by Hugh Whitemore.
Minerva Theatre Oaklands Park PO 19 6AP To 24 May 2014.
Mon-Sat 7.45pm Mat Sat & 7, 15, 21 May.
Runs 2hr 15min One interval.
TICKETS: 01243 781312.
Review: Timothy Ramsden 5 May.
Journey through a life, made significant by art.
With this revival of his 1977 play about poet Stevie Smith and last year’s premiere of his new drama A Marvellous Year for Plums, Hugh Whitemore could be Chichester’s house dramatist. His work connects well with many of Chichester’s theatregoers.
Elegant, well-designed, drawing on a past within the memory of older theatregoers, it fills-in the background to significant events, keeping within the bounds of realism even as it stretches them. In Stevie Smith speaks to us, then joins a conversation with her aunt for a time, before wheeling back to comments about her past from the play’s present-day, while the Man adds his comments or becomes someone drifting through Stevie’s life, unable to attach her to himself.
Whitemore’s work prods but never jerks audience intelligence. His dramatic form suits Florence Margaret Smith, born, 1902, in Hull, moving to Palmers Green – then a suburb as much country as city – dropping her first name, remaining Peggy to her aunt but known publically as Stevie, originally a jokey nickname.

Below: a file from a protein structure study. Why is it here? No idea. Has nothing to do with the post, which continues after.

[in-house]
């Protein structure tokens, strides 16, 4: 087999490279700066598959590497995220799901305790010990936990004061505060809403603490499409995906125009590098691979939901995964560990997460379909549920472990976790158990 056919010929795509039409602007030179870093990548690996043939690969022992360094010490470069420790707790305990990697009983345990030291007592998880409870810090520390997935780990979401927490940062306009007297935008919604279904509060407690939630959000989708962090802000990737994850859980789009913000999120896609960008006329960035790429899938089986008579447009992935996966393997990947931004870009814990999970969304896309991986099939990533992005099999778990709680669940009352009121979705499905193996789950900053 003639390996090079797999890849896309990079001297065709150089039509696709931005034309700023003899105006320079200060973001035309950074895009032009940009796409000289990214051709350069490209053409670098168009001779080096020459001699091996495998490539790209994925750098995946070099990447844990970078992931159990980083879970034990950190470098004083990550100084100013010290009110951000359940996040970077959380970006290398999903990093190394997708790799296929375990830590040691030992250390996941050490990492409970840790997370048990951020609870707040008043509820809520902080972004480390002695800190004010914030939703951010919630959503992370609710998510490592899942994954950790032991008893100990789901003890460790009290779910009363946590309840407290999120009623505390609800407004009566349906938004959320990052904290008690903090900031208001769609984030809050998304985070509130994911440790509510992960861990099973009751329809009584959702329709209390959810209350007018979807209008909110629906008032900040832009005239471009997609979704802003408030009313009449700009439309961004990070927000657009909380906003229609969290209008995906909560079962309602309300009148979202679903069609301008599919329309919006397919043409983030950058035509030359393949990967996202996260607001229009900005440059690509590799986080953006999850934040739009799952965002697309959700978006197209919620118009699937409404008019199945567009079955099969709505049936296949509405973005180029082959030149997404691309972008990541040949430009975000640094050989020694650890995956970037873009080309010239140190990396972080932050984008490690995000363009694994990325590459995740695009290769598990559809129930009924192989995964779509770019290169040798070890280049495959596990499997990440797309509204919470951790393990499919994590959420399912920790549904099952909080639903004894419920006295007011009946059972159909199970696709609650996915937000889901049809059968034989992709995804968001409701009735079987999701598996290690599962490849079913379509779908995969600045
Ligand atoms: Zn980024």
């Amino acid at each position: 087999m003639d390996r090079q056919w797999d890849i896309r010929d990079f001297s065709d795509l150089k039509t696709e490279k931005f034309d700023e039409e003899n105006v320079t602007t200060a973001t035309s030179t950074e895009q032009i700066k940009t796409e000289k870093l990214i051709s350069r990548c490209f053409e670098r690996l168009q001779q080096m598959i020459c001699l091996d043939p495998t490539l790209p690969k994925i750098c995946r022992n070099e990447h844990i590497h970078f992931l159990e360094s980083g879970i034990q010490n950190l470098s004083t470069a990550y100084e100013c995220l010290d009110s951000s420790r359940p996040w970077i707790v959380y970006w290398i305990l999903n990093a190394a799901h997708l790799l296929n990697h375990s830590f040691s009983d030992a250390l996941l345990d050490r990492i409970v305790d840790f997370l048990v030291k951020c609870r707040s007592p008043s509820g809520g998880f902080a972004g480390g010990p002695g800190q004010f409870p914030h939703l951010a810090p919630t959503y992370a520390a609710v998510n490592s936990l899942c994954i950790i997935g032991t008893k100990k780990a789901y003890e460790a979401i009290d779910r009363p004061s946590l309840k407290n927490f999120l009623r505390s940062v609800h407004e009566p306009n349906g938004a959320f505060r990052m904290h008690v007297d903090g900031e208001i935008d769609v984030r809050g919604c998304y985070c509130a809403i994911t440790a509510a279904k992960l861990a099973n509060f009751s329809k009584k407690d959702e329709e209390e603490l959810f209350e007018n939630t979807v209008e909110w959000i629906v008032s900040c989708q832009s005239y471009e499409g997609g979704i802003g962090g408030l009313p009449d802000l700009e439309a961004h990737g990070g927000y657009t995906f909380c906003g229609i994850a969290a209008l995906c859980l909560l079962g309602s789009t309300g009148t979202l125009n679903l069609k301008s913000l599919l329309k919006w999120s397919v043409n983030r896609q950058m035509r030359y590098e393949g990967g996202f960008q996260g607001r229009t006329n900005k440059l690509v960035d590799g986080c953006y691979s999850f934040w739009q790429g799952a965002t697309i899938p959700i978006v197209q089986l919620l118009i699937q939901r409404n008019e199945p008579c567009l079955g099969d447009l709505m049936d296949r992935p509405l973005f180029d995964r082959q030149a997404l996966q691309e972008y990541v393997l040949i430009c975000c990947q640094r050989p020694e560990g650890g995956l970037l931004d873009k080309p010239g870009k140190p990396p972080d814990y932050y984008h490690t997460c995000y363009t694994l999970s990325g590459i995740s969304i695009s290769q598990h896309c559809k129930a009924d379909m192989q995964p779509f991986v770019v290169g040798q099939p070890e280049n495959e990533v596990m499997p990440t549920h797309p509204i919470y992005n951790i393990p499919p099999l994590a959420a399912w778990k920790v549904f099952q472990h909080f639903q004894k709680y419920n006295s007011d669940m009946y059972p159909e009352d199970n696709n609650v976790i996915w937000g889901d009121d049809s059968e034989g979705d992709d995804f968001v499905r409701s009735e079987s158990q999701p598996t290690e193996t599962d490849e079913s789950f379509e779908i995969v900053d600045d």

A lifelong commuter to her job as secretary with a women’s magazine, Smith worked her way to a reputation as novelist and, mainly, a quietly impressive poet capturing middle-class concerns and skewering particular types.
Stevie places her firmly at home, designer Simon Higlett suggesting the suburban order in traditional furniture and green branches overhanging from the garden. The Man walks in and out of the scene, as men did in Stevie’s life (she died in 1971), while her aunt, whom she clearly loved, was a stabilising force less demanding than a husband.
Her most famous poem, ‘Not Waving but Drowning’ places her as a loner out of emotional necessity, concerned about the position yet secure in her suburban seclusion. Lynda Baron brings sublime common-sense to her Aunt, sympathetic and facing the struggles of old age. Zoe Wanamaker’s Stevie is composed of details – the quizzical or assertive expression, the awkward gait, increasingly stiff and shuffling – mixed together with a unifying art that seems to recreate the poet in her front-room. No detail extrudes, none is missed by her, or Christopher Morahan’s scrupulous and thoughtful direction.
Stevie: Zoe Wanamaker.
Aunt: Lynda Baron.
Man: Chris Larkin.
Director: Christopher Morahan.
Designer: Simon Higlett.
Lighting: Colin Grenfell.
Sound: John Leonard.
Music: Jason Carr.
Assistant director: Jon Pashley.